U.S. thwarts cease-fire endorsement
While Arab, European and United Nations leaders have put their weight behind calls for a cease-fire in Gaza, the U.S. has blocked a Security Council statement to that effect.
The Globe and Mail (Toronto)/Reuters (1/3), The Toronto Star/The Associated Press (1/3)
UN meets for rush diplomacy section
Foreign ministers from key UN nations met in New York for an emergency session to find a diplomatic solution to the crisis conflict between Israel and Gaza, now into its 11th day. The group seems to be coalescing behind Egyptian President Hosni Mubarak and French President Nicolas Sarkozy, who have authored plans for a truce. BBC (1/7)
主要的聯合國會員外長於紐約召開緊急會議，以找出以色列與加薩間進入第十一天危機衝突的外交解決手段。這個團體似乎是在曾提出停火計畫的埃及總統Hosni Mubarak和法國總統Nicolas Sarkozy之下結合而成。
Blocking the Security Council statement appears to be among the farewell performances of the Bush administration (along with a recent ocean conservation plan). As the Obama crew comes in place, the balance in US foreign policy between the liberal approach of a democrat government (perhaps a change from the previous “unilateralism”) and the general “anti terrorism” position of recent years, is of observation worth.
And there’s the eager Frenchman. France has kept a tradition of foreign policies which “stands out” from its fellow European countries, be it the constant contravention against US positions during the Cold War, or the hardheaded nuclear test in 1997. Since President Sarkozy came to office, we have seen the Frenchman’s active participation in international politics, as observed in the European summit in response to the current financial crisis, the EU conference on carbon emission, and of course the call for a cease fire on the present Gaza conflict. Again we may suggest that the tradition is being kept, in a rather dramatic manner.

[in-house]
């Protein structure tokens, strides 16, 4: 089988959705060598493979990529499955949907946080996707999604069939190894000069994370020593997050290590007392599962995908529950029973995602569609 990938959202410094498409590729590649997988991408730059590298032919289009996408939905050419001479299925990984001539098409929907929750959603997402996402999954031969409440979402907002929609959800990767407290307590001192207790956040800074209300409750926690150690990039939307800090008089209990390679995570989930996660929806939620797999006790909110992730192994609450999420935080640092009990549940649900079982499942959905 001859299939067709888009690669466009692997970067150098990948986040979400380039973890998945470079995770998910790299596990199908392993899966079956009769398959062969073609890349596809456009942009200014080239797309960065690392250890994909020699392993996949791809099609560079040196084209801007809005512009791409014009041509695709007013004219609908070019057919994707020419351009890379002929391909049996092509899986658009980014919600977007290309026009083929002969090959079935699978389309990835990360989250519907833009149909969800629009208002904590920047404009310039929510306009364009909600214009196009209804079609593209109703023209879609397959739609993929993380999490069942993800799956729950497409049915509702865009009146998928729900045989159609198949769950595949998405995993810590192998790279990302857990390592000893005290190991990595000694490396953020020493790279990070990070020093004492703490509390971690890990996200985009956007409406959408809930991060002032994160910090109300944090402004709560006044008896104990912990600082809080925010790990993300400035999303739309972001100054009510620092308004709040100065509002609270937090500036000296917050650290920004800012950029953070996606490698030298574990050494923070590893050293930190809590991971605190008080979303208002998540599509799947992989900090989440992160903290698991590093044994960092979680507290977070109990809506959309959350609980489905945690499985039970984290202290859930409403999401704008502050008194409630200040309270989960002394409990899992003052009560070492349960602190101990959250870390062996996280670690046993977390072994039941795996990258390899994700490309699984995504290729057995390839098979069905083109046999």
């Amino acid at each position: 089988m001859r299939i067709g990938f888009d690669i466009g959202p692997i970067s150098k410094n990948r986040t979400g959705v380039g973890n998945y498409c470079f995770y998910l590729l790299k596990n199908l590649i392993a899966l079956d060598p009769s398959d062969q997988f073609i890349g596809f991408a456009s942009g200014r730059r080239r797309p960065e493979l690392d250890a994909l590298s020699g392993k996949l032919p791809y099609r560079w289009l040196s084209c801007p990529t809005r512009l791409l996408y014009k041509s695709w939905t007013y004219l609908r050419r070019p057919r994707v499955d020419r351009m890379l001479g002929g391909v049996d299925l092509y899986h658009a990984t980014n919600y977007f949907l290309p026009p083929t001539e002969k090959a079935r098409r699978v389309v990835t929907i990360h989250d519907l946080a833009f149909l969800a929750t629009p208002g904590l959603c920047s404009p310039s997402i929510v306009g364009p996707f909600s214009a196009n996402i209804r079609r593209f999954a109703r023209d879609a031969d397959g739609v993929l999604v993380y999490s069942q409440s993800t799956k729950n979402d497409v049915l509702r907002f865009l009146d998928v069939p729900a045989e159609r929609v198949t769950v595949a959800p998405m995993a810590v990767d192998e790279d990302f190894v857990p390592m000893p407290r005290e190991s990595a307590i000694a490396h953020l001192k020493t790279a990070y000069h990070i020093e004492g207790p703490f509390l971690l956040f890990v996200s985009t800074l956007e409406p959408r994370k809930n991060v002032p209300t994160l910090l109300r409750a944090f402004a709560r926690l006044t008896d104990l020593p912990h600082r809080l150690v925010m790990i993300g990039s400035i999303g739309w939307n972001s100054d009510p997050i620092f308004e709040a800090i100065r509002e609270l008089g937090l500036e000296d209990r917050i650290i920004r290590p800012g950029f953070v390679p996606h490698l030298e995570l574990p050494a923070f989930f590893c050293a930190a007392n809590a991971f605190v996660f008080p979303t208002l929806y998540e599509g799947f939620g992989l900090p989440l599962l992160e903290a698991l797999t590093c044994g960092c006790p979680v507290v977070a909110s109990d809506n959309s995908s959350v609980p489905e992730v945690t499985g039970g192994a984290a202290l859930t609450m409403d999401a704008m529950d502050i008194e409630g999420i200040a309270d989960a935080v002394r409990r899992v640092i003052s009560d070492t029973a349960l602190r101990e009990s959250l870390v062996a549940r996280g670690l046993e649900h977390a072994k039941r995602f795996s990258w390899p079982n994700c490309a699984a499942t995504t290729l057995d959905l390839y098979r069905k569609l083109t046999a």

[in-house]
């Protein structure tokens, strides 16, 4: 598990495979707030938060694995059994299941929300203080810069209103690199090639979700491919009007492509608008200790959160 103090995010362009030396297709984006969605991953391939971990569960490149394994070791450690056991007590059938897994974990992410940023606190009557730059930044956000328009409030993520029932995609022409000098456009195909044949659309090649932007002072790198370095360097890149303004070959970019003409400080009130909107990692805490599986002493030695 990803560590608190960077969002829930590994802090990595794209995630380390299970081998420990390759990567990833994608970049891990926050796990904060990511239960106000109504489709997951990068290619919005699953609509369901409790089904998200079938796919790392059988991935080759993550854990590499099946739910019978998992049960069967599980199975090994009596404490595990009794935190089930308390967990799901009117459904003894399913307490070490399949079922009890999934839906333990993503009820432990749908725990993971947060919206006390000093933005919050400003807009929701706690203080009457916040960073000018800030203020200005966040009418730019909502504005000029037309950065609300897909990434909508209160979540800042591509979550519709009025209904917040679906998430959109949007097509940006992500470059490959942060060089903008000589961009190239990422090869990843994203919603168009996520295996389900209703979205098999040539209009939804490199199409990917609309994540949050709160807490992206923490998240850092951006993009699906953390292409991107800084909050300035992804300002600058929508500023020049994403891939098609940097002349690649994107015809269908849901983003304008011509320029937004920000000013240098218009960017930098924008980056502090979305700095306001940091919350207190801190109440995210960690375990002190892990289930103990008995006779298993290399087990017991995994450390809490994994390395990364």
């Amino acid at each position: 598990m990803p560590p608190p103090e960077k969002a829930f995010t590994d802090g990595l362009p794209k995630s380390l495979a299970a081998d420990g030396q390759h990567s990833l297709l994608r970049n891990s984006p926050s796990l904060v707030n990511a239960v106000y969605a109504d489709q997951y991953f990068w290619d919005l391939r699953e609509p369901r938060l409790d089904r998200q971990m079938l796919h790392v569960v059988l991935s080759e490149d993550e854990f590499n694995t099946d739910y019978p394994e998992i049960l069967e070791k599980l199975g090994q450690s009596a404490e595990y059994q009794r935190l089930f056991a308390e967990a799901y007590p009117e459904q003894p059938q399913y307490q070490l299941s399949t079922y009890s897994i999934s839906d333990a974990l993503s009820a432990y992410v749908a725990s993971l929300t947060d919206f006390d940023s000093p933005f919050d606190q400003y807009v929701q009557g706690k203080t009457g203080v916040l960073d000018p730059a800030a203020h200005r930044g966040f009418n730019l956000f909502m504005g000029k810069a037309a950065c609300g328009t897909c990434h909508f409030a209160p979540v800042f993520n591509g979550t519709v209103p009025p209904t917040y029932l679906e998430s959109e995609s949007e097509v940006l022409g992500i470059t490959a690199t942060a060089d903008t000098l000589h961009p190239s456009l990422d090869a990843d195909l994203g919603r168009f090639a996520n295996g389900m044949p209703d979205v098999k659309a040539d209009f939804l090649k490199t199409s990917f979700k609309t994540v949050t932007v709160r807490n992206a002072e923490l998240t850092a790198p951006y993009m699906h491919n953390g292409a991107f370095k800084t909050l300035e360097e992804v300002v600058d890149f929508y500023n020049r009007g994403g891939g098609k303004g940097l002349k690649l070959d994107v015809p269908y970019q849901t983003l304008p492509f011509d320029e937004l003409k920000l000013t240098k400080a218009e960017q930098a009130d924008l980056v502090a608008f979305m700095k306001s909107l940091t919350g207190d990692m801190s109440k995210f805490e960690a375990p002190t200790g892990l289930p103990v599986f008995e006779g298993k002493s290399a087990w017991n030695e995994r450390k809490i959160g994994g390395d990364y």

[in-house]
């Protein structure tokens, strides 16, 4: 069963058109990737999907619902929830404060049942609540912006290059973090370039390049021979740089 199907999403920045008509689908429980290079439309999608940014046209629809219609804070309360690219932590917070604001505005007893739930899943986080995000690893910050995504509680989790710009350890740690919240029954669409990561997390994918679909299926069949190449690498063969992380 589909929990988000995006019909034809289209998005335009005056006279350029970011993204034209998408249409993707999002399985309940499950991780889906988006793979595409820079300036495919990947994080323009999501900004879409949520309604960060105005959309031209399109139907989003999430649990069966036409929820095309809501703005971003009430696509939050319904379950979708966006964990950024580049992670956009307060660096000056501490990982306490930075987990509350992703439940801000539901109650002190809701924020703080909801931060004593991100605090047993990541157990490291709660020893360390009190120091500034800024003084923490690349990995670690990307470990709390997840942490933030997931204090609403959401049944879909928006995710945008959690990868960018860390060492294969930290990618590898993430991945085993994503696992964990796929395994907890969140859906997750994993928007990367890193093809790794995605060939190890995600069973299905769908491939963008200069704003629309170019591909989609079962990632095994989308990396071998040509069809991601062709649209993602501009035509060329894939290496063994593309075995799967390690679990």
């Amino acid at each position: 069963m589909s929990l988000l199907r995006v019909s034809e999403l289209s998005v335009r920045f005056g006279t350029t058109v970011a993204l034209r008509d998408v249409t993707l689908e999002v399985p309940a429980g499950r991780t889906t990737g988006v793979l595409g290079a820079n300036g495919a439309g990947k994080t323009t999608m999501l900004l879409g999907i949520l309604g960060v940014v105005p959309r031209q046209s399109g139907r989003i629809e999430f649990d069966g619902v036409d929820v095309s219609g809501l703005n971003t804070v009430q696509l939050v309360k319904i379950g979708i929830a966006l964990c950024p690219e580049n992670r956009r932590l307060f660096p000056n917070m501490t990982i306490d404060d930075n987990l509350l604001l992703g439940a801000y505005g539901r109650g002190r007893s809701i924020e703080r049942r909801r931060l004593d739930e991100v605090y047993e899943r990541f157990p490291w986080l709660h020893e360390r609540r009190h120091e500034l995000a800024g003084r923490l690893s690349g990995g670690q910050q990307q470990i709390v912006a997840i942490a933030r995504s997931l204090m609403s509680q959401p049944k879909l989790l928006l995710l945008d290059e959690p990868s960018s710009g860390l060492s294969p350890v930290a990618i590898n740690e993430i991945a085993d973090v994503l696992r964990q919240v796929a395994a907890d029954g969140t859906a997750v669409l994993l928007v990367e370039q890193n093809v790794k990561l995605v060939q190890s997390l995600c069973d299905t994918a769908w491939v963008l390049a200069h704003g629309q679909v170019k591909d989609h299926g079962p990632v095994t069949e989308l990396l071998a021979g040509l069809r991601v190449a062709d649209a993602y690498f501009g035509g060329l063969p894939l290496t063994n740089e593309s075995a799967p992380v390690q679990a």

As to economic influences, the strength of the current global recession and the impact of the Middle East conflict can be regarded as two factors working against each other. Which of these factors has the greater effect on oil prices, and hence the world economy, might prove an interesting episode in midst of the credit crunch.